The People Behind Your Red Roses
Flowers: Part II
Intersectional Community Strategist
The red rose, a symbol of love, has arrived at its spotlight moment: Valentines Day. These red roses hold secrets, ones that may surprise you.
In our last flower post, we focused on the journey of flowers and how these flowers are grown. It was revealed that flowers imported to the US are covered with and grow in harmful chemicals/pesticides which serve as an explanation to the visual perfection of the red rose. This led to exploring the emergent local flower grower movement in the US and wanting to uplift those doing this important work here.
How has working around these harmful chemicals affected them and their families?
Why do they continue to do this work?
How does this play into environmental racism?
How do we support these flower growers?
Most of the flowers we are greeted with in lobbies and super markets are grown by Black and Brown peoples all over the globe. With local flowers only making up 25% of today’s US flower market – this makes it safe to say that the flowers that make up most of today’s market (in the US and in Europe) come from the skilled growers in Columbia, Kenya, Ecuador, Ethiopia and Mexico.
Women in the industry had more miscarriages than average and that more than 60 percent of all workers suffered headaches, nausea, blurred vision or fatigue.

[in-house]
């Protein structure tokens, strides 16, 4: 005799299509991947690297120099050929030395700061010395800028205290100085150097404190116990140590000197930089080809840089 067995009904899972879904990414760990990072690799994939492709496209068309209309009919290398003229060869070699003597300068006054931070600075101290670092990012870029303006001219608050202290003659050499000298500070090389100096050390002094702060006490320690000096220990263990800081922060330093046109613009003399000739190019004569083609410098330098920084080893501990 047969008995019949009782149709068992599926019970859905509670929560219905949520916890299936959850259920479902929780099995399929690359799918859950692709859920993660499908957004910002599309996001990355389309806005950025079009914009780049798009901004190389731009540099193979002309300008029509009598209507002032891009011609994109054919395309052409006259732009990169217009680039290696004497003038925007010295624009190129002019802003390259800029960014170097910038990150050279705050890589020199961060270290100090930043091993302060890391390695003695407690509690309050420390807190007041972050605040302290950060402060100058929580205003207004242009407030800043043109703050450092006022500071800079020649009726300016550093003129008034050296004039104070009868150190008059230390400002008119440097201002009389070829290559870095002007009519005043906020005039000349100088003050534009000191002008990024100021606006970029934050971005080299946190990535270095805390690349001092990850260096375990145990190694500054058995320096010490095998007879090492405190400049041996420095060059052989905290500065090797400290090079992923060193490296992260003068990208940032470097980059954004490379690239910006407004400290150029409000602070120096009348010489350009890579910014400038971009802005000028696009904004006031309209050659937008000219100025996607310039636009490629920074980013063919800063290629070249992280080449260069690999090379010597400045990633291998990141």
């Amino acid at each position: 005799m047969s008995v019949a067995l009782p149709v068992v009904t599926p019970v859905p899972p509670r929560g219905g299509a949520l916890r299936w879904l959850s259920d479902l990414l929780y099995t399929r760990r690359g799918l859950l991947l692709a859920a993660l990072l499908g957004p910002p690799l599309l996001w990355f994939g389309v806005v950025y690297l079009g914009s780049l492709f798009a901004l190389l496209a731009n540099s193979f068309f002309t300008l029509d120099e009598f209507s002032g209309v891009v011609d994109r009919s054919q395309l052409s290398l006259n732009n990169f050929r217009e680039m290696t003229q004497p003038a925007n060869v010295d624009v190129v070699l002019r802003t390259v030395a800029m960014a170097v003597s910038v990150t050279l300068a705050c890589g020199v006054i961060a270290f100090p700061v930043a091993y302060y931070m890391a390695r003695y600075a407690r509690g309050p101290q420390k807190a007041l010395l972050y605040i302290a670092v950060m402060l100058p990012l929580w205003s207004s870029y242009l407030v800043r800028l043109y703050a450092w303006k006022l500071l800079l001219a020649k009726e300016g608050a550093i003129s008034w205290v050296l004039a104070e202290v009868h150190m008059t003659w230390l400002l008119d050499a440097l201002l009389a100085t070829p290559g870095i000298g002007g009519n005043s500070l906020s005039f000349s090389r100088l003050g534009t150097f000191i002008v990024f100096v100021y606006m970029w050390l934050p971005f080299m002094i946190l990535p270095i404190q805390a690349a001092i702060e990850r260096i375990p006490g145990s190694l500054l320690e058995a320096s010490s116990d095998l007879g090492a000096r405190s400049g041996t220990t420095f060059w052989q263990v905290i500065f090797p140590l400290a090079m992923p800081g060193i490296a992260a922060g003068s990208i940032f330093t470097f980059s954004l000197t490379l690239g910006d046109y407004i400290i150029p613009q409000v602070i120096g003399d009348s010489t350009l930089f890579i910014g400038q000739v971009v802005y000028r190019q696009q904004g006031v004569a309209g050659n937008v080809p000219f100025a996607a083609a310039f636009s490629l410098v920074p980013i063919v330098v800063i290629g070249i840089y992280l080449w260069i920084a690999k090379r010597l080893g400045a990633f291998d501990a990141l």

Recent studies have revealed that flowers, especially red roses, hold 107 different active substances that were either herbicides, fungicides, or insecticides. The most active substances that were tested reached concentrations that are approximately 1000 times above the maximum limit set for food. For us as the consumer, receiving a bouquet one or twice a year might not pose a huge threat to our health but for the flower grower it’s a whole different story.
Flower workers are particularly vulnerable to acute food insecurity…
…as earnings are low, the workforce relies on itinerant migrants who live a hand to mouth existence; without wages and no savings, they have no way of paying for food.”
95% of the flower farmer population in the United States is white.
As much as it helps the earth and your own personal health to buy flowers from your local US based flower grower, the reality is this grower is most likely white (95% of the farmer population in the US is white) and this takes away from supporting a black or brown farmers in Africa or South America. It is time for us to also use our intersectional, regenerative lens to acknowledge and work towards eradicating white supremacy in the floral industry and food system alike.
Some ways to support black and brown international flower farmers are:
Buy fairtrade flowers.
Find or ask your florist and floral designers to use fair trade flowers for arrangements.
Continue to educate yourself and community about white supremacy in the floral industry.
Here are some good resources…